“Noises Off” Among Best & Most Hilarious Shows in Guthrie History


Photo by Dan Norman.

Noises Off by Michael Frayn is an ingenious comedy about the rehearsal and performance of Act One of a sex farce. The first act of Noises Off is the final rehearsal when the self-absorbed actors are continually confused about lines, cues, and entrances, as seen from the audience’s perspective. The second act, which takes place at a matinee a month later, is seen from backstage where the same distracted and preoccupied actors wait in the wings for their cues. In the third act, which takes place close to the end of the sex farce’s run, the action is seen from the audience’s perspective again. By this time the actors are so exhausted that they are deliriously incoherent.

Photo by Dan Norman.

In other words, Noises Off is meticulously orchestrated chaos. It’s a play within a play. Or perhaps, it’s more specifically a play about an act within a play where everything goes wrong. The paradox is that the cast members can only pull off what Frayn has conceived if they correctly portray all the incorrect business and actions he’s written. Therefore, if not executed impeccably, the show will become real chaos as opposed to the entertaining image of chaos. An actual train wreck as opposed to an inspired re-enactment of one. And it’s great to report that at the Guthrie Theater the collectively masterminded chaos is impeccable, beguiling, and uproarious.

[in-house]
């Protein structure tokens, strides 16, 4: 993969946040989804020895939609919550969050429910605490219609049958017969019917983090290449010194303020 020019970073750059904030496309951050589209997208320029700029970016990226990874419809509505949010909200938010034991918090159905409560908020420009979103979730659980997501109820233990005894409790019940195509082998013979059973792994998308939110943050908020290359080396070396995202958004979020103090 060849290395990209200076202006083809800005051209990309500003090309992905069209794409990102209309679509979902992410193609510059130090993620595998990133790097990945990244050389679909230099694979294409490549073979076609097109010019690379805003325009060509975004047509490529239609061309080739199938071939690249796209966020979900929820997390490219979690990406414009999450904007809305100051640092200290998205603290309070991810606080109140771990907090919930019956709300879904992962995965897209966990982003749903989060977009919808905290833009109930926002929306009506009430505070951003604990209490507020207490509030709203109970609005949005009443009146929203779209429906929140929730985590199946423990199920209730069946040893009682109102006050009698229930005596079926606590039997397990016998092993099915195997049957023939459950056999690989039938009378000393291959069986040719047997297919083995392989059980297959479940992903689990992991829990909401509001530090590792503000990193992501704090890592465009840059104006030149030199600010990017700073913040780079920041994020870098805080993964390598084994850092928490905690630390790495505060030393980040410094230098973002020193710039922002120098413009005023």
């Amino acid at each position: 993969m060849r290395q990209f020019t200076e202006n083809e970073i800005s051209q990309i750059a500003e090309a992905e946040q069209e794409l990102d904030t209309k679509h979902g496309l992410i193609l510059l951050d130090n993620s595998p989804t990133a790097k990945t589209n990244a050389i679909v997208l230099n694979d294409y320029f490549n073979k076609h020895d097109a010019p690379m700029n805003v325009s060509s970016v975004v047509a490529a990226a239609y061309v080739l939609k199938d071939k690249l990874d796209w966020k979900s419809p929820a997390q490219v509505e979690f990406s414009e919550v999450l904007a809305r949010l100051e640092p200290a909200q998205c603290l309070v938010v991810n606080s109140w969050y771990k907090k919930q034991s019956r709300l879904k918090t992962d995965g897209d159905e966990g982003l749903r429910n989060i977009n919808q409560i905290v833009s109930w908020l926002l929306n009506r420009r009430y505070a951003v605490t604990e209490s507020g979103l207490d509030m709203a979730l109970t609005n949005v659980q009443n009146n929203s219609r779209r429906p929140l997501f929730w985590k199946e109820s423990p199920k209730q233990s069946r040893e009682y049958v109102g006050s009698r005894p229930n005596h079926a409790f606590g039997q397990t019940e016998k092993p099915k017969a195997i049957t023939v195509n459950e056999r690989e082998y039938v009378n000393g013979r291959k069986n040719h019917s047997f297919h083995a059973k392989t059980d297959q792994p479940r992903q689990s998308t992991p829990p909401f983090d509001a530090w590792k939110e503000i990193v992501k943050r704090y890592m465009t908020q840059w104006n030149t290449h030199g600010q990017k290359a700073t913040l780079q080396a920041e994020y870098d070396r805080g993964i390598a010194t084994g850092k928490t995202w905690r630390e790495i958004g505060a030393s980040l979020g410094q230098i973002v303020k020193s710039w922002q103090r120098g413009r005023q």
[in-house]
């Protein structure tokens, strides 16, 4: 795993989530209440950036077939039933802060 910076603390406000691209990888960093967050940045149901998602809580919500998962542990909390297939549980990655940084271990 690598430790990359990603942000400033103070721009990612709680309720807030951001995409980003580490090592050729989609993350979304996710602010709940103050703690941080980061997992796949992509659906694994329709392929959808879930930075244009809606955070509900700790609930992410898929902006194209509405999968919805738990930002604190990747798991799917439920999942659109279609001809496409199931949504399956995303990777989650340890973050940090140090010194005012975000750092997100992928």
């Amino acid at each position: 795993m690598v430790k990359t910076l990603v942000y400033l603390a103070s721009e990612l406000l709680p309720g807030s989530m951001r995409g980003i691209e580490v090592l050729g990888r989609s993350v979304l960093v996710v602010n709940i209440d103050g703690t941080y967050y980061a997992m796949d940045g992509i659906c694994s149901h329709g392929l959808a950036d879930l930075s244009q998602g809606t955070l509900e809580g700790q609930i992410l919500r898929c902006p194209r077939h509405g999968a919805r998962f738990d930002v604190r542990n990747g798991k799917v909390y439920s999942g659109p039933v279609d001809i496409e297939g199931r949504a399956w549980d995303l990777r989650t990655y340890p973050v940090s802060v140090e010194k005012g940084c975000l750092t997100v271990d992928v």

Photo by Dan Norman.

Director Meredith McDonough’s cast never misses a beat or a syllable. All characterizations are splendidly heightened: paced and timed with striking precision on a set that conveys the affluence of the sex farce setting on one side, and plain functionality backstage, cleverly designed by Kate Sutton-Johnson.

In 1982, I saw the original production of Noises Off and it remains in my memory as the most impressive stage I’d ever seen to master such a formidable degree of difficulty. It blew my mind as we used to say back then. In all the decades since, few productions of any play, if any, have equalled the mastery of ensemble craft of that original Noises Off production I saw on London’s West End. However, the Guthrie’s brilliant cast achieves something mighty darned close to Frayn’s premiere vision.

Photo by Dan Norman.

Additionally, Noises Off is among the most rollicking and best realized Guthrie productions of the past several years. It’s a total and complete escape to a madcap wonderland dimension, hermetically sealed away from the here and now of 2018. Do something really nice for yourself and see it!

Noises Off
Through Dec. 16
Guthrie Theater, 818 S. Second St., Minneapolis

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